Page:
Pope Francis doesn’t shop at Wal-Mart

November 28, 2013

From James Paterson

The federal government is apparently encountering difficulty reducing the size of the public service. Here’s a handy starting point. (You’ll probably never again hear the IPA say that all regulators should be like the ATO. But…):

Pope Francis confirmed on Tuesday that he isn’t a big fan of free markets. The National Review points out a few flaws in his argument. Coming from Argentina, he should know better.

If Pope Francis really cares about the poor, he should be celebrating how free markets create poverty-busting businesses like Wal-Mart.

Daniel Hannan’s important new book, Inventing Freedom, is now available. Watch Dan speak about the ideas behind the book to the Heritage Foundation on Friday in Washington D.C. Charles Moore, Margaret Thatcher’s biographer, wrote this marvellous review of the book for The Telegraph on Sunday.

What’s going on in our schools? Parents are getting arrested for picking their children up. Kids are being labelled for life for not attending certain classes. Lunch boxes are being inspected for nutritional value. And apparently students now think proper grammar is racist.

But this is just awful – police Taser a man for trying to rescue his stepson from a fire.

Can you guess the richest suburbs in America? The answer might surprise you (but shouldn’t).

In the April 2012 IPA Review we listed the top 20 pro-freedom films you must see. When we re-do the list we’ll have to add The Hunger Games, as John Tamny explained in Forbes this week.

Some people (cc: Human Rights Commission) have difficulty working out the difference between a human right and nice things they think people should have (like broadband). Peter Phelps helps explain.

If you’re in Perth next Friday 6 December make sure you go to the launch of Turning Left or Right: Values in modern politics, co-edited by the IPA’s Tim Wilson. And the IPA is hosting free speech briefings in Canberra on Tuesday 10 December and Melbourne on Thursday 12 December.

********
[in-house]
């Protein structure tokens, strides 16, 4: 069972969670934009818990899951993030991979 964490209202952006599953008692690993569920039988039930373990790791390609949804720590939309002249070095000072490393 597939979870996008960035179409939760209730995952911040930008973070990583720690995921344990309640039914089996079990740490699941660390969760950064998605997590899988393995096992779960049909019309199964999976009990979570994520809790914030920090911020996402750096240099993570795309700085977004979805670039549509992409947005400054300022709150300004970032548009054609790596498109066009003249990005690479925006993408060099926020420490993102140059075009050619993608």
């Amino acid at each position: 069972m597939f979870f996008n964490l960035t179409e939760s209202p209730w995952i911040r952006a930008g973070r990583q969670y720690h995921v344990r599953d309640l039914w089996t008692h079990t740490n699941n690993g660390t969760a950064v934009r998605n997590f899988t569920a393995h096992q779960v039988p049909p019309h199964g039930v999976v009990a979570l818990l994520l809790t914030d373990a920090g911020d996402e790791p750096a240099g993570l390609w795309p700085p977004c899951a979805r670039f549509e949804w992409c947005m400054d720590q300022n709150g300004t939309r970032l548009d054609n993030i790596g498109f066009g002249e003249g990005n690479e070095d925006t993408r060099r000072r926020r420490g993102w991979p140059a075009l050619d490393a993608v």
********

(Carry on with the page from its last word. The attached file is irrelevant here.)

Here’s what else the IPA said this week:

  

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Institute of Public Affairs | Level 2 | 410 Collins Street | Melbourne | Victoria | 3000 | Australia

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Finally something useful from The Economist

November 21, 2013

From John Roskam

The IMF has just come out and said the Australian government must cut spending.

This new analysis by the IPA’s Julie Novak explains the problem.

It’s the 150th anniversary of the Gettysburg address. Last year in Hey we gave you the PowerPoint version.

Today we’re giving you the hilarious Onion version.

I also laughed when I read the Business Spectator last Friday – apparently Joe Hockey should copy Ireland’s approach to debt! Funny how the article didn’t explain what Ireland actually did to get their debt under control. I can’t see Hockey cutting school teachers’ pay by 20% (as we told you about in Hey last year) or – gasp – MPs’ pay!

If you think what the ABC has done to Australian/Indonesian relations is bad…what the BBC wants to do is much worse.

When The Economist magazine isn’t endorsing the re-election of Kevin Rudd, occasionally they can do something useful like this graphic from the other week on how hopeless Europe’s economy is.

As you start to ponder your Christmas reading here’s two books you should read – and one you shouldn’t.

The Invisible Hand in Popular Culture – Liberty vs Authority in American Film and TV that came out last year was reviewed in The Wall Street Journal. (The South Park episode about the evils of megacorporations providing higher quality products at lower prices is here).

Seeing like a State – How Certain Schemes to Improve the Human Condition Have Failed is a few years old (1998) but brilliant – this is Reason’s review of it.

Its author James C. Scott has in the latest London Review of Books done a great 3,900 word review on the book you shouldn’t read – Jared Diamond’s new work on what we can learn from hunter-gatherers – not much.

Diamond is a bit of a crank – as the IPA explained when he visited Australia in 2005.

The Q and A session with Matt Ridley and Bjorn Lomborg at the IPA’s CD Kemp Lecture is now available online. Talking of climate change the IPA’s Tim Wilson is in Warsaw right now. Here’shis op-ed on Tuesday in The Australian Financial Review on what’s happening – which is nothing.

If you’re in Brisbane on Monday, the Economic Society of Australia, Griffith University, and the Australian Libertarian Society are hosting Professor Deirdre McCloskey from the University of Chicago. And next Wednesday in Sydney she is delivering the CIS John Bonython lecture.